I had a blogging idea as I was waking this morning. It started with the old saying, “If you build it, they will come.” (I don’t really know how old this is – I remember it from Field of Dreams, which IMDB tells me is 1989. 28 years is a while ago – for me. Someone happened to remind me of it a few days ago.)
Anyway, I was thinking that each piece I write is like a brick, crafted from the mud and straw of my memories and experiences, carefully placed to form a house for me and mine to live in. Of course, I want it to be a beautiful structure to look at as you pass by, with serene landscaping and clever lighting, a fresh coat of paint – even on the window trim, and a late-model car in the wind-swept driveway. I want it to show how witty I am; how goodly and righteously and prosperously I deal with grammar and living.
But that’s not my real estate, is it? (I suspect it might not be for most of us.) My life has a very much lived-in look and feel. It’s that slightly dilapidated three-bedroom ranch with too many trees dropping their leaves and broke-off branches all over the lot, with the porch light that never goes off – even on the bright, sunny days, and some kids’ rain-stained toys, long-neglected, laying about in the side yard.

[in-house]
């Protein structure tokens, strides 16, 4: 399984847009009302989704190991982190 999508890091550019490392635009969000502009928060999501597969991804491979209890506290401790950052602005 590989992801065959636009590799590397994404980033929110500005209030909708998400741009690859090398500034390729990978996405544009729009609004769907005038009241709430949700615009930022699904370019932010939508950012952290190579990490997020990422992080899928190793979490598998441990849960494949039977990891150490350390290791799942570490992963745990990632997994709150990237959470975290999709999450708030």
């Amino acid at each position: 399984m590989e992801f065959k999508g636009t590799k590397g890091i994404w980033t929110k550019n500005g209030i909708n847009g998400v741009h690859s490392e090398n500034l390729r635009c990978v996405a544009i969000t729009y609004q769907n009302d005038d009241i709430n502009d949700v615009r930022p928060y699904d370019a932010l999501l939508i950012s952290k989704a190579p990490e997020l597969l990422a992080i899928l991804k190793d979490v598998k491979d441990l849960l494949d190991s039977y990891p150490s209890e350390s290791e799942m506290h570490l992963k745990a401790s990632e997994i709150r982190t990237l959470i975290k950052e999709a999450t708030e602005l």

Because the bricks I build with are quite transparent, aren’t they? The materials I use in my construction are solid and real enough to me, but they are actually made only from my aged thoughts and worn-out dreams. There’s ‘nothing’ to see, yet everything to view; a house of glass. There’s no fiction here, except for the denial with which I outsmart myself.
I suppose the beneficial part of being clear is that I’m constantly reminded of my Dale Carnegie: to never criticize, complain, or condemn; to try and say your name enough to remember it, and to always smile – at you and, I hope, with you.
If you know that “How-To” book, I want to tell you about this other, much older one, and it’s my mission to urge you to simply read it for yourself. Now, if you have visited me before here at my see-through dwelling, you do know which book I mean, don’t you?